From there it is photographed and, depending on the size, cut into pieces depending on how it will be cast. Stephan says the largest pieces that can be cast in place are around two feet wide, which means large-scale creations, such as the life-size elk that keeps Sportsman and Ski Haus in Kalispell, are assembled from many pieces.
After the model is sized, the clay is covered with a silicone rubber with a hard plaster shell. From there, he goes through a series of commutations between the wax copies and the plaster molds.
“It’s a series of positives and negatives until we finally have a full positives which will be bronze,” said Stephan.
Inside Kalispell Art Casting, there are hundreds of statues at one point in the process.
The penultimate positive is a wax print that is dipped into a paste and then smeared with three types of sand with increasing levels of coarseness. This sand shell hardens in an oven and the wax melts and flows out leaving a hollow negative, ready for bronze. Stephan said the smelter will process a metric ton of bronze in about a month, which, based on the global bronze economy, can cost anywhere from $ 4 to $ 6 a pound. Depending on the foundry’s schedule, the firing will take place several times a day to once or twice a week.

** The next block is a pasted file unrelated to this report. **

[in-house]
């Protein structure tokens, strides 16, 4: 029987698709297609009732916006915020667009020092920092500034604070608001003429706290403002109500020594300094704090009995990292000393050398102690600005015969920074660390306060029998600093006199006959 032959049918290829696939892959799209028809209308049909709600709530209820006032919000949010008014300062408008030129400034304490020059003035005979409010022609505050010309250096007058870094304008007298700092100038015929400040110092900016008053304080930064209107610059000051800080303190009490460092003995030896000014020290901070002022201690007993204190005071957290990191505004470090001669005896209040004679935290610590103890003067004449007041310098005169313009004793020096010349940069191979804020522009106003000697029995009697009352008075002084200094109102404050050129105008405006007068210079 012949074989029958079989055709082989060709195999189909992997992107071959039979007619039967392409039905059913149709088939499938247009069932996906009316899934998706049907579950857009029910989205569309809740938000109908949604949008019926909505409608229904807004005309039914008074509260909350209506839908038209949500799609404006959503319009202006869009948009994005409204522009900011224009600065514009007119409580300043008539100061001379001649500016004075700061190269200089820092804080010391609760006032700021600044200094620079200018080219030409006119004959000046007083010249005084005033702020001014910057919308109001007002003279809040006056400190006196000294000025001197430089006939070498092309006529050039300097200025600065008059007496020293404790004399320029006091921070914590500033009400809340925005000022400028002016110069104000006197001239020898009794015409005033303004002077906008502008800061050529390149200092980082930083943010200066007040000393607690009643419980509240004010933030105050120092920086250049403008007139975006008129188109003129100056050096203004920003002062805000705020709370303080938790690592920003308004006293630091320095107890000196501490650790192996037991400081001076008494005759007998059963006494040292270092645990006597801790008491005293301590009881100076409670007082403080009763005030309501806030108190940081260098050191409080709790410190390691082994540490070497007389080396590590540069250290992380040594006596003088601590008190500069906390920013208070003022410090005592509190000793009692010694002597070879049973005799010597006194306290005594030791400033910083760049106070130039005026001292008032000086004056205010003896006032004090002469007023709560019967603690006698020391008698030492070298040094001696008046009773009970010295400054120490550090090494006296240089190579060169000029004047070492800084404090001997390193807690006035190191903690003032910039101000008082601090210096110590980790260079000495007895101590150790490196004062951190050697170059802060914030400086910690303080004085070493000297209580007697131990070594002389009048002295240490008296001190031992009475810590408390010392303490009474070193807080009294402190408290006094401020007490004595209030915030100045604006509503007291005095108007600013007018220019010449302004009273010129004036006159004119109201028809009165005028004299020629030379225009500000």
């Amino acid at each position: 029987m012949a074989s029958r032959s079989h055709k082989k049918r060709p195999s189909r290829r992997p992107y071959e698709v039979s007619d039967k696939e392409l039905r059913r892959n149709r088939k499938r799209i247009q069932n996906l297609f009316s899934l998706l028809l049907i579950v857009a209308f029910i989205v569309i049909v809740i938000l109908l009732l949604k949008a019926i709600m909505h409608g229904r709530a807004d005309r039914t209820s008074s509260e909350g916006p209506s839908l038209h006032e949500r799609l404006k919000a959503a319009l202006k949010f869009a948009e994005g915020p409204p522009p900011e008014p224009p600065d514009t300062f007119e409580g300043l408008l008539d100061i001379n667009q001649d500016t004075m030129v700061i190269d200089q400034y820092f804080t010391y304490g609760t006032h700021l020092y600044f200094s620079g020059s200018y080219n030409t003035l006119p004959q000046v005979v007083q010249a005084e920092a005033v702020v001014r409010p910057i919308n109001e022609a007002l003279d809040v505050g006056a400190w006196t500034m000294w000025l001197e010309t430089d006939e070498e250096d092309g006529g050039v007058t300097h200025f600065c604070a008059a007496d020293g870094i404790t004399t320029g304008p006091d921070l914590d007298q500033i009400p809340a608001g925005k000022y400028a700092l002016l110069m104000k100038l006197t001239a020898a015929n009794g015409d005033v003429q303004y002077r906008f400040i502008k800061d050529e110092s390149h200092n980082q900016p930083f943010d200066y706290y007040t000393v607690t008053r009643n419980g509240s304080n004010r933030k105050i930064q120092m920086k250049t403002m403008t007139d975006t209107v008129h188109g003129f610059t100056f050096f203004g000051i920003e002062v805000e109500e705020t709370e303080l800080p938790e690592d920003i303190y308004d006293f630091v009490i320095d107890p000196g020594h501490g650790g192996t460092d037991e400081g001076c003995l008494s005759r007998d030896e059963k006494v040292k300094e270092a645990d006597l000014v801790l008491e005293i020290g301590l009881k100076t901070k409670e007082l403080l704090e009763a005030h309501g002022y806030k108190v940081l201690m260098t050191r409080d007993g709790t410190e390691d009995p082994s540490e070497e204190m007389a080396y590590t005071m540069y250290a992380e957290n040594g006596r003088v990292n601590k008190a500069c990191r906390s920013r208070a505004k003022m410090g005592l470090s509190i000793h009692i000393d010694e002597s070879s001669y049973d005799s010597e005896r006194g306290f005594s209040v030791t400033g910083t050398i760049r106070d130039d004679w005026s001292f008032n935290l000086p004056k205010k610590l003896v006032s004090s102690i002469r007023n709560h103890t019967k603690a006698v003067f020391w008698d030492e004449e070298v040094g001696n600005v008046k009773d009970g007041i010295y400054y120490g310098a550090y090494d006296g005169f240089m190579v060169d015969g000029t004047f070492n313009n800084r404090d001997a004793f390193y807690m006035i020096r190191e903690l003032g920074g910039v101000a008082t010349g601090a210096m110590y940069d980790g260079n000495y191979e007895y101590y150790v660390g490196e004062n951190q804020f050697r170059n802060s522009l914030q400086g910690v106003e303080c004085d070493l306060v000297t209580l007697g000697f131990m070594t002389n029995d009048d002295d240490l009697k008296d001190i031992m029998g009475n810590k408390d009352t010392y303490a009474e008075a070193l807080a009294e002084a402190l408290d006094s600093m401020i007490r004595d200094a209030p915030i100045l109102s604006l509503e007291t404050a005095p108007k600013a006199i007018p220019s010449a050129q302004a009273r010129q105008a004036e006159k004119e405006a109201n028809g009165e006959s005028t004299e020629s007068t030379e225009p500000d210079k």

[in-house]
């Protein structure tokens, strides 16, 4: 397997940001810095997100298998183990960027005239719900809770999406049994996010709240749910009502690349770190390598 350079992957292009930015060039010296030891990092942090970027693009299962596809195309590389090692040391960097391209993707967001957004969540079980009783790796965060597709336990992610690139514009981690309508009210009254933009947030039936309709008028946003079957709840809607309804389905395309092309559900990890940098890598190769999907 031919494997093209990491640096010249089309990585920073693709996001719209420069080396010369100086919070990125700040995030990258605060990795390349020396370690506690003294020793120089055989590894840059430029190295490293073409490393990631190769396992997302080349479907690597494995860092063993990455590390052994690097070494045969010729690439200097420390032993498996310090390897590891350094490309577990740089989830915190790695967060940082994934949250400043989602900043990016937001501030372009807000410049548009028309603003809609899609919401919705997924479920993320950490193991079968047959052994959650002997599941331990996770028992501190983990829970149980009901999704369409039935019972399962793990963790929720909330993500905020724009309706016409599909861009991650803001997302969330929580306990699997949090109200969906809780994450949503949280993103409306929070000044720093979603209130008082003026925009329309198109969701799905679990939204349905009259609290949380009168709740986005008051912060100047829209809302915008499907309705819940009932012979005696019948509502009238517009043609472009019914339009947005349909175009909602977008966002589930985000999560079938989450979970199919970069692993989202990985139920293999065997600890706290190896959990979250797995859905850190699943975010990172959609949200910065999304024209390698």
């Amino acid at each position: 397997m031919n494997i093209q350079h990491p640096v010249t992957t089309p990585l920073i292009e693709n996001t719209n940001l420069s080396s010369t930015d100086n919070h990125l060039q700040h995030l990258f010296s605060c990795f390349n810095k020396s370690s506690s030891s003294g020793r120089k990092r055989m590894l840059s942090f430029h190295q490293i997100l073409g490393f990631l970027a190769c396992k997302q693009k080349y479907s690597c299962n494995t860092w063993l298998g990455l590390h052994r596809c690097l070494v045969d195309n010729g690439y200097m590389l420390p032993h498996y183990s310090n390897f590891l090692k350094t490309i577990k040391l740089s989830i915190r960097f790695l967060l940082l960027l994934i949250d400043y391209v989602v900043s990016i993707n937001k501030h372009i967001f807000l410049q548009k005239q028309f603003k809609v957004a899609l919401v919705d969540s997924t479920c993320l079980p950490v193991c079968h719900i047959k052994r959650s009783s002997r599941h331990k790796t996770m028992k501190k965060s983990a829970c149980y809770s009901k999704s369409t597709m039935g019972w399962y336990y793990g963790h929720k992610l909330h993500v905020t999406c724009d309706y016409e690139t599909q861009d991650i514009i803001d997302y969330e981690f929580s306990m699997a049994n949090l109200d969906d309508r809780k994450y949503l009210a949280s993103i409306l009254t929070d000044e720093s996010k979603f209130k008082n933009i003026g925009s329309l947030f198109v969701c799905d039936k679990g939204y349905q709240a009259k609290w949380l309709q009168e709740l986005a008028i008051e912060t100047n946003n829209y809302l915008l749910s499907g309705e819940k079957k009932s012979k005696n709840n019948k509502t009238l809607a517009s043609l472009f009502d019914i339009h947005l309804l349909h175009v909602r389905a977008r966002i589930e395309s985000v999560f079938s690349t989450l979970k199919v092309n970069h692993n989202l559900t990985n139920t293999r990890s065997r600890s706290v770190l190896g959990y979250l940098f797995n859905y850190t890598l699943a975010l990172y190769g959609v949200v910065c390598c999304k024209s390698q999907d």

Before pouring, the final molds are baked a final time in the oven, the white shells giving off a cherry red glow before being placed upside down in the sand while awaiting their molten filling.
Kalispell Art Casting staff will then work to weld the sculptures together and make further improvements to the bronze, chipping, sanding and polishing imperfections. Each part is evaluated by Stephan throughout the quality control process.
“It’s a unique process and I know way too much about it at this point,” he said.
Stephan does not see what he does in the foundry as “art”, instead of presenting himself and his colleagues as intermediaries in the artistic process, although he renounces this humility when he is. This is the final stages of adding patina – liquid chemicals torched into the metal to add color – which he has been doing for just over a year.
“This is one of the hardest parts for me because I really have to be on the artist’s mind to see what they want the final statue to look like,” Stephan said. “What the artist has in mind in terms of the color of an eagle’s plumage may seem different to me, but it’s fun to understand that part.”
Kalispell Art Casting has shipped statues all over the world – and the work produced there is on display in museums and public facilities across the country, including Glacier National Park, Jackson Hole National Museum of Wildlife Art , Wyoming and the Denver Zoo.
“The work is so much fun and cool, but the reason I got upstream of the business now is that I love dealing with artists,” Stephan said. “Artists are just super cool people with a different way of thinking. I like working with smart, quirky people like that.